Wednesday, Oct. 31, 2018
In the Virtual Curation Laboratory, the lab’s director, Bernard Means, Ph.D., is holding a realistic-looking 3D printed replica of a human skull fragment that was dented by a bomb explosion during the Civil War.
“For the rest of this person's life, they had seizures because of the [injury],” Means said. “In fact, they died because they fell into water during a seizure and they drowned.”
Means 3D scanned the skull fragment during a recent visit to the National Museum of Health and Medicine as part of an agreement with the museum to 3D scan items, primarily historic bone specimens, from the Civil War through World War I.
The museum, located in Silver Spring, Maryland, was established during the Civil War as the Army Medical Museum, a center for the collection of specimens for research in military medicine and surgery.
VCU’s Virtual Curation Laboratory specializes in the 3D scanning and 3D printing of historic and archaeological objects, and is part of the School of World Studies in the College of Humanities and Sciences.
So far, Means and his students have scanned and printed replicas of roughly 30 items in the museum’s collection.
Among the highlights are a leg bone that healed poorly after being shot during the Civil War, a skull with a hole in it from a Civil War surgeon’s trepanation procedure, a mummified ear attached to a skull fragment that was donated in the early 1900s, and a late 19th-century skeletal hand with a bullet hole from an area in the Midwest designated for Native American resettlement. None of the remains being 3D scanned is Native American.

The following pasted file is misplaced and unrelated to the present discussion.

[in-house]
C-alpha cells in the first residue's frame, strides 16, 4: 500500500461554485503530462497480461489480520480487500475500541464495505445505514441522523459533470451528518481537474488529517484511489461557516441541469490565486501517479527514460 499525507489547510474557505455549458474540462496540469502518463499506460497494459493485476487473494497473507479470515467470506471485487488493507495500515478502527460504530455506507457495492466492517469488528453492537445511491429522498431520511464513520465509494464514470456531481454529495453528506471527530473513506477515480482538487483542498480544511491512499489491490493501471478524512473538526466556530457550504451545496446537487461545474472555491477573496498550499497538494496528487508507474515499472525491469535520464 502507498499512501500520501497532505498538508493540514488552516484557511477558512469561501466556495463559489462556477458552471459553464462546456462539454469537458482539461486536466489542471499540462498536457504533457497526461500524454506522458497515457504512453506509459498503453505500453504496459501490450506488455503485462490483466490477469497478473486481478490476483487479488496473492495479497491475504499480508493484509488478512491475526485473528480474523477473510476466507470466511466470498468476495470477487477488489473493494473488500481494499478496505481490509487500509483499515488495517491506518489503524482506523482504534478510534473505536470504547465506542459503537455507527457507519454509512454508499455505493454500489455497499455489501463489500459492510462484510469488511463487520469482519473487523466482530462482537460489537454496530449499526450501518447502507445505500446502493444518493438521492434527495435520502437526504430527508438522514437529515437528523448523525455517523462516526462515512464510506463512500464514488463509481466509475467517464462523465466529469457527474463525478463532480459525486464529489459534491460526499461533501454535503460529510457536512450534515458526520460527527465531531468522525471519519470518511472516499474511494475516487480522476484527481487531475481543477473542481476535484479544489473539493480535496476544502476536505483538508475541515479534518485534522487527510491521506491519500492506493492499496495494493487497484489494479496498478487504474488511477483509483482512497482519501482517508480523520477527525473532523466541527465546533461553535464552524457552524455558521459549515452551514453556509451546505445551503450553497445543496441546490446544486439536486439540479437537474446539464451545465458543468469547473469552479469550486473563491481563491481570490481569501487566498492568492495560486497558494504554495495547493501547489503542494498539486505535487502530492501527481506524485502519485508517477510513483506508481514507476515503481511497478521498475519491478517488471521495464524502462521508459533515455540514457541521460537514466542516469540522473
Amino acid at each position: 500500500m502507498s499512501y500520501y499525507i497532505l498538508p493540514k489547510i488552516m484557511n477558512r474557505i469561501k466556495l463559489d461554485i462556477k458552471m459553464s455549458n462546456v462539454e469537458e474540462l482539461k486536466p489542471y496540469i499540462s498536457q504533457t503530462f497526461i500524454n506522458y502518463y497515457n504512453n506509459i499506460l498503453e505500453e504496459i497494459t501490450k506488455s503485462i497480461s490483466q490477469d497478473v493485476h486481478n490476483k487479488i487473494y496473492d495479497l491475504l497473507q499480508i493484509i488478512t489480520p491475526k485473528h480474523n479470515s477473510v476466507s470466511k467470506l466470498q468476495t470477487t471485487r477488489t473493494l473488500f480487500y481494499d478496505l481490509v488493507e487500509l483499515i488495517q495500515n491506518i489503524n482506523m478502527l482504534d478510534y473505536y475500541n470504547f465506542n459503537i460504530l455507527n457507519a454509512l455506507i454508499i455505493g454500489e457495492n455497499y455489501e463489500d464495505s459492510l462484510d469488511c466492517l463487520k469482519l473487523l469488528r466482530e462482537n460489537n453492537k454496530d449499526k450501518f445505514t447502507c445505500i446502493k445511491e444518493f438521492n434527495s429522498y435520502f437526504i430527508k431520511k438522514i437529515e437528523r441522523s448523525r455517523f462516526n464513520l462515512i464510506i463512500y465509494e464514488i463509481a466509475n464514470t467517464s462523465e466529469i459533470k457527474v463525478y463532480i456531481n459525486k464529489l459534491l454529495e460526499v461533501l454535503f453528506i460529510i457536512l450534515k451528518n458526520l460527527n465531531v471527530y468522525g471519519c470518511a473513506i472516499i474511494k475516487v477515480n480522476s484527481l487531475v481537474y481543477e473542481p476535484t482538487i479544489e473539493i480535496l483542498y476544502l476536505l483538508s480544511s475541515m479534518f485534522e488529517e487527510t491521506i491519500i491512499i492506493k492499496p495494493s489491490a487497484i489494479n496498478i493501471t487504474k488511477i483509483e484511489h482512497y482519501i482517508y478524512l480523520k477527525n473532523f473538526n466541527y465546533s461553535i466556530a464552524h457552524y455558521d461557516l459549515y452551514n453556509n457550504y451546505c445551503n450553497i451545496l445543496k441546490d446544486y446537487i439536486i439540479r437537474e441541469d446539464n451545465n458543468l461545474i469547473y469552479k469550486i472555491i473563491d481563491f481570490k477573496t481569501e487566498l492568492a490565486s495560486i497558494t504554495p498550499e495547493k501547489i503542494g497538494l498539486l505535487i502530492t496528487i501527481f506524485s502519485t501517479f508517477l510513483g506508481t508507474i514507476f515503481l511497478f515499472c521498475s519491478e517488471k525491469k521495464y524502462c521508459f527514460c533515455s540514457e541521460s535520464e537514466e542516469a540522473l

“In the National Museum of Health and Medicine’s collection, they have pathological specimens of people who were injured in combat, going back to the Civil War. Some of whom survived, some of whom did not,” Means said. “It is one of the best collections of battlefield trauma specimens in the world.”
By 3D scanning items at the museum, the Virtual Curation Laboratory is aiming to make the collection more accessible to researchers and the public.
“They want to get 3D scans of items in their collection and they want to get them out there so the public can see them and also so that researchers can access them,” Means said.
For public programs, 3D printed replicas allow visitors such as school groups to get a more hands-on experience with a museum’s collection, he said.
“If a school group visits, [the museum] can't pass around human skeletal remains,” he said. “But they can pass around 3D printed replicas.”
The collection is of particular interest to researchers focused on the history of battlefield trauma, as well as forensic anthropology.
Terrie Simmons-Ehrhardt, a researcher in the Department of Forensic Science who studies forensic anthropology, specifically in forensic craniofacial identification and 3D osteology, has been collaborating with Means on 3D scanning bone specimens with a goal of creating a digital forensic osteology collection that would be accessible to anyone doing forensic research or education.
“I am assisting Bernard with the surface scanning of NMHM osteological specimens and also assisting the museum with processing of micro-CT and CT scans of some specimens,” Simmons-Ehrhardt said. “We are generating high-resolution 3D models to be shared online that can be interacted with either online or in 3D software, as well as 3D printed.”